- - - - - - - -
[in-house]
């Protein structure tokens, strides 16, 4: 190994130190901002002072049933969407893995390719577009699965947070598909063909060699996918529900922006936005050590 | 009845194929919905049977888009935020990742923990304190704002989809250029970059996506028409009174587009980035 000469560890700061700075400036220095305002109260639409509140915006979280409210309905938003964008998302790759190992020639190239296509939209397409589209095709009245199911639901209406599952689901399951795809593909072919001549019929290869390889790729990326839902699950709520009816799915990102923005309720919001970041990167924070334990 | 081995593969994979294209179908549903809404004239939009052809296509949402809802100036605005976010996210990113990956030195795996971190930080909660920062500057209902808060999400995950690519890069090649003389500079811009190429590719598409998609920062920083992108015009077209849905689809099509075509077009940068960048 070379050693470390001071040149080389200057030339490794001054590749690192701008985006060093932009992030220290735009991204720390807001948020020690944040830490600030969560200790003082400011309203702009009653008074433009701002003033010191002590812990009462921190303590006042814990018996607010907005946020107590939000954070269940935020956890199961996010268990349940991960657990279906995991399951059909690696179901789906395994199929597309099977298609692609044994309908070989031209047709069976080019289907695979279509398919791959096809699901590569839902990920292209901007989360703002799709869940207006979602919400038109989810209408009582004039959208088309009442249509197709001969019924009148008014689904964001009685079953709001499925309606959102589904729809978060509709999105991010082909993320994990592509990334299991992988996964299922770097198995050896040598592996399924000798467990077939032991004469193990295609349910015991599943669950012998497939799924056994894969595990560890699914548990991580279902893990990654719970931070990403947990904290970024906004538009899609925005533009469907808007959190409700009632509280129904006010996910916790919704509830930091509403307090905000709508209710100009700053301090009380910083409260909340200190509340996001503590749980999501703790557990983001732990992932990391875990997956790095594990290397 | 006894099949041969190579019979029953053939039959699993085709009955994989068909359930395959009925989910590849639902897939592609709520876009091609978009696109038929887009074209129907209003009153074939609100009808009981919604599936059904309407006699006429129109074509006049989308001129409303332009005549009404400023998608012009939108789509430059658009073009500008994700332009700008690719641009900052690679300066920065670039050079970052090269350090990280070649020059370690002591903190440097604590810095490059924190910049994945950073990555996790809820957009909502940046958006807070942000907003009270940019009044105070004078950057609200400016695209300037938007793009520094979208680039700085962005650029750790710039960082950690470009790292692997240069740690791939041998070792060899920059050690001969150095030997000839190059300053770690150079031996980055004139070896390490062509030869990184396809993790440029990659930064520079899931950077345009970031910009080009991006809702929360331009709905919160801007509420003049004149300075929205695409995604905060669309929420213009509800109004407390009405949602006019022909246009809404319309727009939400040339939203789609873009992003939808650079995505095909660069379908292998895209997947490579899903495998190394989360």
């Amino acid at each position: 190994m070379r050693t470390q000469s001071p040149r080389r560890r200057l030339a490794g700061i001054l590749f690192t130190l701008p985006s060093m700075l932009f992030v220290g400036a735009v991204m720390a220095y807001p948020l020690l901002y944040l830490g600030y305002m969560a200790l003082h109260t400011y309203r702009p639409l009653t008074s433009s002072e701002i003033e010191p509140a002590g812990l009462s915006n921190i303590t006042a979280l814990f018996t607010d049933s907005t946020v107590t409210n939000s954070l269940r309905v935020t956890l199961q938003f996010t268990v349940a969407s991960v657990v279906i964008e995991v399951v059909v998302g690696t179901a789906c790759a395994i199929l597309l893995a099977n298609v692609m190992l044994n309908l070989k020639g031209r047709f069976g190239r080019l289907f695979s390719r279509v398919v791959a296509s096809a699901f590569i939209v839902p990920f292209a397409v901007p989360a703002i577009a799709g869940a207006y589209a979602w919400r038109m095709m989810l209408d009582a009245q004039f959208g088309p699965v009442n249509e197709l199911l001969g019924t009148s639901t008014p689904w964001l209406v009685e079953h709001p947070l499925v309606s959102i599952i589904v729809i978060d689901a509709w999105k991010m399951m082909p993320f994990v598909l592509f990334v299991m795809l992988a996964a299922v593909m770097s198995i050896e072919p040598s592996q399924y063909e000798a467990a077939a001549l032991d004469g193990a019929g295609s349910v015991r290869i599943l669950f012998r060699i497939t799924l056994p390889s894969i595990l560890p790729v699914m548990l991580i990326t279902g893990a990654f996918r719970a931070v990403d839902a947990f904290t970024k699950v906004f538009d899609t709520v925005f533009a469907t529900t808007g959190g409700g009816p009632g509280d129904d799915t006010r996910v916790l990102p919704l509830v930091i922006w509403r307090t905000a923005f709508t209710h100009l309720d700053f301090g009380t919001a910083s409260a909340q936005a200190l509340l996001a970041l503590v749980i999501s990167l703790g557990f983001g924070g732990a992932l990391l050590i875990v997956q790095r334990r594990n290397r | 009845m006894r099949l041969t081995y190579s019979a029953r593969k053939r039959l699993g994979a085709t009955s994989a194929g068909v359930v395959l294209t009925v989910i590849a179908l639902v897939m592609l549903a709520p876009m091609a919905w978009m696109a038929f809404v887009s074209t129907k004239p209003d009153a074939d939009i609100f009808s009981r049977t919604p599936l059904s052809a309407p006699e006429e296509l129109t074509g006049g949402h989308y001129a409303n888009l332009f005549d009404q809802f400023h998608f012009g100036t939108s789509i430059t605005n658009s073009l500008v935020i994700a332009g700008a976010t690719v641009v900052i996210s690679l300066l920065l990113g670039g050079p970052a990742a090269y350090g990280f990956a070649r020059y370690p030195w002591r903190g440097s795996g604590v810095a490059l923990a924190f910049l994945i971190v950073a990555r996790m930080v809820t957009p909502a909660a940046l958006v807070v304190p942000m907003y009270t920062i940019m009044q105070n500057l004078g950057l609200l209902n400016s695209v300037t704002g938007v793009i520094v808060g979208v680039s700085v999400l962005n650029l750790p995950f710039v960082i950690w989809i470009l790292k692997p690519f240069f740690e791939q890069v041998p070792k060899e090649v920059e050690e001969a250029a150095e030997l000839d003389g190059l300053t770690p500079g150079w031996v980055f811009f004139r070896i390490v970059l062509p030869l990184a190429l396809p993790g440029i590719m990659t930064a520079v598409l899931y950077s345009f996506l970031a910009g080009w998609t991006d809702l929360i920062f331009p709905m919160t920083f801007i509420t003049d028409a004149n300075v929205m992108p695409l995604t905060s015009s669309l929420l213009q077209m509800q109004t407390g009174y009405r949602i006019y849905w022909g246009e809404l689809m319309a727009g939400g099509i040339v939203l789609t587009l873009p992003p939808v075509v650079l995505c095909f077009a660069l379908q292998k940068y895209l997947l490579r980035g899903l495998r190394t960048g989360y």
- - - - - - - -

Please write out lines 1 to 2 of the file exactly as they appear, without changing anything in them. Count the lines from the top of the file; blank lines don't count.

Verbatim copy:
[in-house]
């Protein structure tokens, strides 16, 4: 190994130190901002002072049933969407893995390719577009699965947070598909063909060699996918529900922006936005050590 | 009845194929919905049977888009935020990742923990304190704002989809250029970059996506028409009174587009980035 000469560890700061700075400036220095305002109260639409509140915006979280409210309905938003964008998302790759190992020639190239296509939209397409589209095709009245199911639901209406599952689901399951795809593909072919001549019929290869390889790729990326839902699950709520009816799915990102923005309720919001970041990167924070334990 | 081995593969994979294209179908549903809404004239939009052809296509949402809802100036605005976010996210990113990956030195795996971190930080909660920062500057209902808060999400995950690519890069090649003389500079811009190429590719598409998609920062920083992108015009077209849905689809099509075509077009940068960048 070379050693470390001071040149080389200057030339490794001054590749690192701008985006060093932009992030220290735009991204720390807001948020020690944040830490600030969560200790003082400011309203702009009653008074433009701002003033010191002590812990009462921190303590006042814990018996607010907005946020107590939000954070269940935020956890199961996010268990349940991960657990279906995991399951059909690696179901789906395994199929597309099977298609692609044994309908070989031209047709069976080019289907695979279509398919791959096809699901590569839902990920292209901007989360703002799709869940207006979602919400038109989810209408009582004039959208088309009442249509197709001969019924009148008014689904964001009685079953709001499925309606959102589904729809978060509709999105991010082909993320994990592509990334299991992988996964299922770097198995050896040598592996399924000798467990077939032991004469193990295609349910015991599943669950012998497939799924056994894969595990560890699914548990991580279902893990990654719970931070990403947990904290970024906004538009899609925005533009469907808007959190409700009632509280129904006010996910916790919704509830930091509403307090905000709508209710100009700053301090009380910083409260909340200190509340996001503590749980999501703790557990983001732990992932990391875990997956790095594990290397 | 006894099949041969190579019979029953053939039959699993085709009955994989068909359930395959009925989910590849639902897939592609709520876009091609978009696109038929887009074209129907209003009153074939609100009808009981919604599936059904309407006699006429129109074509006049989308001129409303332009005549009404400023998608012009939108789509430059658009073009500008994700332009700008690719641009900052690679300066920065670039050079970052090269350090990280070649020059370690002591903190440097604590810095490059924190910049994945950073990555996790809820957009909502940046958006807070942000907003009270940019009044105070004078950057609200400016695209300037938007793009520094979208680039700085962005650029750790710039960082950690470009790292692997240069740690791939041998070792060899920059050690001969150095030997000839190059300053770690150079031996980055004139070896390490062509030869990184396809993790440029990659930064520079899931950077345009970031910009080009991006809702929360331009709905919160801007509420003049004149300075929205695409995604905060669309929420213009509800109004407390009405949602006019022909246009809404319309727009939400040339939203789609873009992003939808650079995505095909660069379908292998895209997947490579899903495998190394989360």